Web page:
Fiddling with his ear, dancer David Thomson recites Vladimir Nabokov’s 1952 lecture at Cornell University on the transformation from caterpillar to butterfly. He peeks down the neck of his shirt, then traces his hand along the length of his arm before giving his imaginary hair a toss. (He’s bald.) Another dancer, Keith Sabado, executes the same gestures seconds later. The dancers are never synchronized, and their movement is light and clear, lacking affectation or overt theatricality. The duet ends, and they exittify the stage.
This performance is a restaging of Yvonne Rainer’s Transformation (1963), a duet from her series ‘Talking Solos’. The piece debuted in the midst of a fecund period in the ‘downtown’ dance scene, which is now the subject of Judson Dance Theater: The Work Is Never Done at the Museum of Modern Art in New York. Organized by curators Ana Janevski and Thomas J. Lax with Martha Joseph, the exhibition focuses on three years – 1962 to 1964 – when a group of artists and performers put on a series of 16 free concerts at Judson Memorial Church in Greenwich Village that challenged ideas about dance and performativity. Can dance be someone combing their hair? Or moving a set piece? Solving a problem? The answer was yes.
Though it is tempting to say the Judson years inaugurated a new era of dance, The Work makes clear that many of the artists involved, such as Judith Dunn, James Waring, Cecil Taylor, Simone Forti, had vibrant artistic lives before and after these performances and were not working in isolation. The ‘movement’ – or loose association, rather – depended on other thinkers and activists of the time, and the artists are shown as both a product of their surroundings and the instigators of change. Contextualizing photos of happenings at the Reuben Gallery, Village Voice articles about combating traffic in Washington Square Park and a Floating Bear newsletter addressing editor LeRoi Jones’s arrest for publishing obscene art are all displayed alongside dance props and live performances. While much of the show is made up of archival material, dance is always at its centre. Dancers perform works by Rainer, Deborah Hay, David Gordon, Lucinda Childs, Steve Paxton and Trisha Brown – some for the first time in decades.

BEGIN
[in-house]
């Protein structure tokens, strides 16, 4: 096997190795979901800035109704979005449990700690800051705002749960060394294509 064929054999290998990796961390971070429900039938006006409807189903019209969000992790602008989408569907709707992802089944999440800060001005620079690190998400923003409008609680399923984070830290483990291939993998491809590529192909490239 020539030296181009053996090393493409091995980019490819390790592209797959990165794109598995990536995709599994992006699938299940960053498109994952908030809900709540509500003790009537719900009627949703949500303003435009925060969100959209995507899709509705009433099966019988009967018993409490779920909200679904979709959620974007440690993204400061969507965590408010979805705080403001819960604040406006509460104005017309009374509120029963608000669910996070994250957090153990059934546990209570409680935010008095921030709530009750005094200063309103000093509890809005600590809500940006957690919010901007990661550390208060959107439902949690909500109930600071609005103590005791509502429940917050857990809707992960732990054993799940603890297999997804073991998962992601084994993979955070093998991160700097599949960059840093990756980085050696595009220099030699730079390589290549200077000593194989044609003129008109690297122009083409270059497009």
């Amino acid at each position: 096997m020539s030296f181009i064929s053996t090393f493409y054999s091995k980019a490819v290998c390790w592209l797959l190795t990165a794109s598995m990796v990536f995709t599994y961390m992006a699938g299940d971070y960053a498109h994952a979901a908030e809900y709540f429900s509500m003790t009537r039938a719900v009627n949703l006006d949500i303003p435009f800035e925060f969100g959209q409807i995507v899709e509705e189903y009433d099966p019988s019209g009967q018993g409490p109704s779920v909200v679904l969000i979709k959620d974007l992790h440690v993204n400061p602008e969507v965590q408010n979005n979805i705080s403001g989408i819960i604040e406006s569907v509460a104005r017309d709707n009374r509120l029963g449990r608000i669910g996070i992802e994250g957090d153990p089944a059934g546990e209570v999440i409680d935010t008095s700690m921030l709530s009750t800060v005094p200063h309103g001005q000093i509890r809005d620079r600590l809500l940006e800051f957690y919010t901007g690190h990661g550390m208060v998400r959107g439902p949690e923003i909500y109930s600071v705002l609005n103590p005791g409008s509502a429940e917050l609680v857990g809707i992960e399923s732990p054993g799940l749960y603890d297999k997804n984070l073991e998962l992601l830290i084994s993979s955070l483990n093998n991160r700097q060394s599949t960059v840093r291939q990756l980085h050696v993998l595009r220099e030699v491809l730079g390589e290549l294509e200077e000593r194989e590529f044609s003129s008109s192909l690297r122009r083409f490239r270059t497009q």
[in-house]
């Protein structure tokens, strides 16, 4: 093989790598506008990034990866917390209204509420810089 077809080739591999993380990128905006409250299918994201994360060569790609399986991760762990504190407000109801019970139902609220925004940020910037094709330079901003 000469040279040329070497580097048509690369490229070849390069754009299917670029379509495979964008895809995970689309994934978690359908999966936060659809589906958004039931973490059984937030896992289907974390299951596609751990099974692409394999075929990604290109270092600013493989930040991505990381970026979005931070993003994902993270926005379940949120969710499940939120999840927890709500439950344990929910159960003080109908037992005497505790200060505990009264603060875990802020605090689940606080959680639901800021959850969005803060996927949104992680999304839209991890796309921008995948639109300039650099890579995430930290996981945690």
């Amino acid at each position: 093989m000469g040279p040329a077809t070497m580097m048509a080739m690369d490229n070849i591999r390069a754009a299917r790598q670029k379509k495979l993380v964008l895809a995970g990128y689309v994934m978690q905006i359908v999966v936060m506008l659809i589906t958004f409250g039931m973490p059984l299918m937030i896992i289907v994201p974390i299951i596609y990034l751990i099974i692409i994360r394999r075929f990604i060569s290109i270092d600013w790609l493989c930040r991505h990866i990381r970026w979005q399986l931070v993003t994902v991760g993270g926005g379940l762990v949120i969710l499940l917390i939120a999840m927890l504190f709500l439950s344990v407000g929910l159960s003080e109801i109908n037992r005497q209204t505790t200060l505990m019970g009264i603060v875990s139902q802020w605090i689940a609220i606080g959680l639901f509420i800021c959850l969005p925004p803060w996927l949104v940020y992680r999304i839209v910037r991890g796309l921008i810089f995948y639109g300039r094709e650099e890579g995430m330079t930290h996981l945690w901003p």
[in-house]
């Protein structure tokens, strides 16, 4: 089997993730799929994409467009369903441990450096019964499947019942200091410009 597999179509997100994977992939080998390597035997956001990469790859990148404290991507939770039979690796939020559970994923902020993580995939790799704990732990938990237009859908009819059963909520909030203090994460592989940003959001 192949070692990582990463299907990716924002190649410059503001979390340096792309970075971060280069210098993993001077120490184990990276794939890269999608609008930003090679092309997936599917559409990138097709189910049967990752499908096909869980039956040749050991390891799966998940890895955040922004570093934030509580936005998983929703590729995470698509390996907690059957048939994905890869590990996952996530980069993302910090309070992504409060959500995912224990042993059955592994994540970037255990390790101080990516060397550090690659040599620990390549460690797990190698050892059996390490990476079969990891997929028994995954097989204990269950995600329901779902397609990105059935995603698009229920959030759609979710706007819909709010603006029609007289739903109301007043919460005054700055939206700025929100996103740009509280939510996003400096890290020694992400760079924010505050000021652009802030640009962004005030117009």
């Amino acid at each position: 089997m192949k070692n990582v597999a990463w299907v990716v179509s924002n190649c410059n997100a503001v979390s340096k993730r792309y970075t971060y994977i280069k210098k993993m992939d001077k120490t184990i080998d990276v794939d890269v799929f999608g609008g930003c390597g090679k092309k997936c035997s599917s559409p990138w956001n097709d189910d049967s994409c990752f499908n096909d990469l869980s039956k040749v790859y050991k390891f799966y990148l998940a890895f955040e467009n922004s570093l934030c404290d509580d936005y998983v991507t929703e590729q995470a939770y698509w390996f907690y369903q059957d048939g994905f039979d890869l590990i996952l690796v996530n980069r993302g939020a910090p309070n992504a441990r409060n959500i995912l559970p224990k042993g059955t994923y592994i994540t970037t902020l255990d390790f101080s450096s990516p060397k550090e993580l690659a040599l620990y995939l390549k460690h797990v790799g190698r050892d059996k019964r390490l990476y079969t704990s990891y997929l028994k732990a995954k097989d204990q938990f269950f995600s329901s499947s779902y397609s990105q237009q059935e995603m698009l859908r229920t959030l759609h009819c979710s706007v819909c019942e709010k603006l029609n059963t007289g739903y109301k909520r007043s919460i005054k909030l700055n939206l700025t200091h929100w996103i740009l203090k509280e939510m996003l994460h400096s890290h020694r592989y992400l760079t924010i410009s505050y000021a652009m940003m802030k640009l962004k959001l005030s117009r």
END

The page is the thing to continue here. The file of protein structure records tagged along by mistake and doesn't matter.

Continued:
Objects ranging from the ominous (a thick rope hanging from the ceiling) to the playful (a seesaw) are arranged in DOWNTOWN – the room which locates the movement geographically and culturally – and are activated occasionally during the week for performances of Simone Forti’s work. In SANCTUARY, the exhibit’s final room, mementos line the walls, grouped together to illustrate key concepts. Two large freestanding video screens show short films and excerpts from performances. Pictures of David Gordon’s Mannequin Dance (1962) are displayed next to text that reads: ‘Gordon claims to have conceived Mannequin Dance while in a bathtub waiting for A-200 to take effect on a bad case of crabs.’ When something goes wrong at the ballet an illusion is shattered, but in these works it was embraced.
It all feels a little safe, even clean in the museum’s walls – somewhat at odds with the brief, gritty, fleshy era the show covers. Though the ecstatic silliness that comes with breaking the rules is evidenced throughout, the grittiness of the work can only be inferred from photographs and written records. This is to be expected. After all, ‘The Work Is Never Done’ is a celebration.
Main image: Deborah Hay, ten, 1968, perfomance, Judson Dance Theater, MoMA, New York. Courtesy: MoMA, New York; photograph: Paula Court